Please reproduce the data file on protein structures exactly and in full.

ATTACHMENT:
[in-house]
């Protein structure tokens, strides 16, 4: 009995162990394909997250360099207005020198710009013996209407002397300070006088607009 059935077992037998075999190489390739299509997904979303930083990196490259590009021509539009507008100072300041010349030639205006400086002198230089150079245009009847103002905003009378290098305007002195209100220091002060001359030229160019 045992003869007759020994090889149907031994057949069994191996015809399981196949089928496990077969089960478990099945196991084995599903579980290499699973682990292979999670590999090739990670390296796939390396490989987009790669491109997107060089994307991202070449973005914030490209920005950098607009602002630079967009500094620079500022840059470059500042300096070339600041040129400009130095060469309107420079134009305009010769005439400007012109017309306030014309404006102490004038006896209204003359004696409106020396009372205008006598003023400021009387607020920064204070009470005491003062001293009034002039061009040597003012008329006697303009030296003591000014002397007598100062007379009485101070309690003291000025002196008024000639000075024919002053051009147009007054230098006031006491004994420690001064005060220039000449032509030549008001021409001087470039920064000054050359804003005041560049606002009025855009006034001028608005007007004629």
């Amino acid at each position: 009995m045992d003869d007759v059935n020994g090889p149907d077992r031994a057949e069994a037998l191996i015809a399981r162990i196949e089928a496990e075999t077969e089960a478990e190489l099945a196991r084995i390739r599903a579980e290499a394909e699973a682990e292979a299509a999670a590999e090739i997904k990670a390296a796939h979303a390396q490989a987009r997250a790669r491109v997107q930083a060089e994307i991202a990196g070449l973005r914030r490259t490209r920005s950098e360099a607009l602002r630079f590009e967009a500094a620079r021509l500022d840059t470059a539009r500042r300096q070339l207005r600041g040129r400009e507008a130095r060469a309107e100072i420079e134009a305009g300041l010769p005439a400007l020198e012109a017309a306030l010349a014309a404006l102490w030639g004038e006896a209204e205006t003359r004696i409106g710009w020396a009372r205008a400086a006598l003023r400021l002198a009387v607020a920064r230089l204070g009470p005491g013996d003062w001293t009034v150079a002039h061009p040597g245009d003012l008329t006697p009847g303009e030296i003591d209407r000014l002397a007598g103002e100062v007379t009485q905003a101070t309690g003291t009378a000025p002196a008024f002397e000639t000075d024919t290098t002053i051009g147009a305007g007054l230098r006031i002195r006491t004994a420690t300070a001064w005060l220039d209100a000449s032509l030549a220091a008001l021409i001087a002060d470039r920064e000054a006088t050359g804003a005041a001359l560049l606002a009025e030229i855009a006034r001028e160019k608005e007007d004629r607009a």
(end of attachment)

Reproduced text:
[in-house]
């Protein structure tokens, strides 16, 4: 009995162990394909997250360099207005020198710009013996209407002397300070006088607009 059935077992037998075999190489390739299509997904979303930083990196490259590009021509539009507008100072300041010349030639205006400086002198230089150079245009009847103002905003009378290098305007002195209100220091002060001359030229160019 045992003869007759020994090889149907031994057949069994191996015809399981196949089928496990077969089960478990099945196991084995599903579980290499699973682990292979999670590999090739990670390296796939390396490989987009790669491109997107060089994307991202070449973005914030490209920005950098607009602002630079967009500094620079500022840059470059500042300096070339600041040129400009130095060469309107420079134009305009010769005439400007012109017309306030014309404006102490004038006896209204003359004696409106020396009372205008006598003023400021009387607020920064204070009470005491003062001293009034002039061009040597003012008329006697303009030296003591000014002397007598100062007379009485101070309690003291000025002196008024000639000075024919002053051009147009007054230098006031006491004994420690001064005060220039000449032509030549008001021409001087470039920064000054050359804003005041560049606002009025855009006034001028608005007007004629």
């Amino acid at each position: 009995m045992d003869d007759v059935n020994g090889p149907d077992r031994a057949e069994a037998l191996i015809a399981r162990i196949e089928a496990e075999t077969e089960a478990e190489l099945a196991r084995i390739r599903a579980e290499a394909e699973a682990e292979a299509a999670a590999e090739i997904k990670a390296a796939h979303a390396q490989a987009r997250a790669r491109v997107q930083a060089e994307i991202a990196g070449l973005r914030r490259t490209r920005s950098e360099a607009l602002r630079f590009e967009a500094a620079r021509l500022d840059t470059a539009r500042r300096q070339l207005r600041g040129r400009e507008a130095r060469a309107e100072i420079e134009a305009g300041l010769p005439a400007l020198e012109a017309a306030l010349a014309a404006l102490w030639g004038e006896a209204e205006t003359r004696i409106g710009w020396a009372r205008a400086a006598l003023r400021l002198a009387v607020a920064r230089l204070g009470p005491g013996d003062w001293t009034v150079a002039h061009p040597g245009d003012l008329t006697p009847g303009e030296i003591d209407r000014l002397a007598g103002e100062v007379t009485q905003a101070t309690g003291t009378a000025p002196a008024f002397e000639t000075d024919t290098t002053i051009g147009a305007g007054l230098r006031i002195r006491t004994a420690t300070a001064w005060l220039d209100a000449s032509l030549a220091a008001l021409i001087a002060d470039r920064e000054a006088t050359g804003a005041a001359l560049l606002a009025e030229i855009a006034r001028e160019k608005e007007d004629r607009a």